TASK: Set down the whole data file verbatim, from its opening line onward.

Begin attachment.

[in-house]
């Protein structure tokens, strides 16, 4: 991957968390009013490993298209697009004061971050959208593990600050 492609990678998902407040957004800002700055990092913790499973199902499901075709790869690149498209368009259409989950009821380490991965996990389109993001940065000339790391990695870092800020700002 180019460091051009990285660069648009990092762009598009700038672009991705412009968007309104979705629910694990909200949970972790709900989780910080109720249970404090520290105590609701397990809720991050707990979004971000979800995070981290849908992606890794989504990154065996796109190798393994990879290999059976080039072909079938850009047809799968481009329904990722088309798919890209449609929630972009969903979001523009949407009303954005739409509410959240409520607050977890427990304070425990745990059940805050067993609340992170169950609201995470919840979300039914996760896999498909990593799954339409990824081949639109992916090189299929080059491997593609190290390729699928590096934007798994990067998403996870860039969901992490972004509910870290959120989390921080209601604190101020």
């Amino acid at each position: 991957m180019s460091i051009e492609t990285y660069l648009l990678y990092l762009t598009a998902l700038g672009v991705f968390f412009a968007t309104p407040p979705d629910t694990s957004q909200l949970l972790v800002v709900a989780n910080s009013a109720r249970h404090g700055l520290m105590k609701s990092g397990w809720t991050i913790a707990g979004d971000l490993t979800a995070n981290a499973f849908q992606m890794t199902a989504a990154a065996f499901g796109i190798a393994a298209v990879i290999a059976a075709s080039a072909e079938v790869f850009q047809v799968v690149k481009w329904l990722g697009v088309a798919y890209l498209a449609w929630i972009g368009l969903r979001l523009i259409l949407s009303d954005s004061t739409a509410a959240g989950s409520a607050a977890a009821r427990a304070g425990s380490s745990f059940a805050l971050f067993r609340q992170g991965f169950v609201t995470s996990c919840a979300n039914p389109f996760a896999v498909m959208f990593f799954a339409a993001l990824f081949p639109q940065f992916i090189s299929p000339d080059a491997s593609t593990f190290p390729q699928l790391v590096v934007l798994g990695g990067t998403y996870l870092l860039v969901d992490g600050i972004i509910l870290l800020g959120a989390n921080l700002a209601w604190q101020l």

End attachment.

[in-house]
């Protein structure tokens, strides 16, 4: 991957968390009013490993298209697009004061971050959208593990600050 492609990678998902407040957004800002700055990092913790499973199902499901075709790869690149498209368009259409989950009821380490991965996990389109993001940065000339790391990695870092800020700002 180019460091051009990285660069648009990092762009598009700038672009991705412009968007309104979705629910694990909200949970972790709900989780910080109720249970404090520290105590609701397990809720991050707990979004971000979800995070981290849908992606890794989504990154065996796109190798393994990879290999059976080039072909079938850009047809799968481009329904990722088309798919890209449609929630972009969903979001523009949407009303954005739409509410959240409520607050977890427990304070425990745990059940805050067993609340992170169950609201995470919840979300039914996760896999498909990593799954339409990824081949639109992916090189299929080059491997593609190290390729699928590096934007798994990067998403996870860039969901992490972004509910870290959120989390921080209601604190101020």
């Amino acid at each position: 991957m180019s460091i051009e492609t990285y660069l648009l990678y990092l762009t598009a998902l700038g672009v991705f968390f412009a968007t309104p407040p979705d629910t694990s957004q909200l949970l972790v800002v709900a989780n910080s009013a109720r249970h404090g700055l520290m105590k609701s990092g397990w809720t991050i913790a707990g979004d971000l490993t979800a995070n981290a499973f849908q992606m890794t199902a989504a990154a065996f499901g796109i190798a393994a298209v990879i290999a059976a075709s080039a072909e079938v790869f850009q047809v799968v690149k481009w329904l990722g697009v088309a798919y890209l498209a449609w929630i972009g368009l969903r979001l523009i259409l949407s009303d954005s004061t739409a509410a959240g989950s409520a607050a977890a009821r427990a304070g425990s380490s745990f059940a805050l971050f067993r609340q992170g991965f169950v609201t995470s996990c919840a979300n039914p389109f996760a896999v498909m959208f990593f799954a339409a993001l990824f081949p639109q940065f992916i090189s299929p000339d080059a491997s593609t593990f190290p390729q699928l790391v590096v934007l798994g990695g990067t998403y996870l870092l860039v969901d992490g600050i972004i509910l870290l800020g959120a989390n921080l700002a209601w604190q101020l």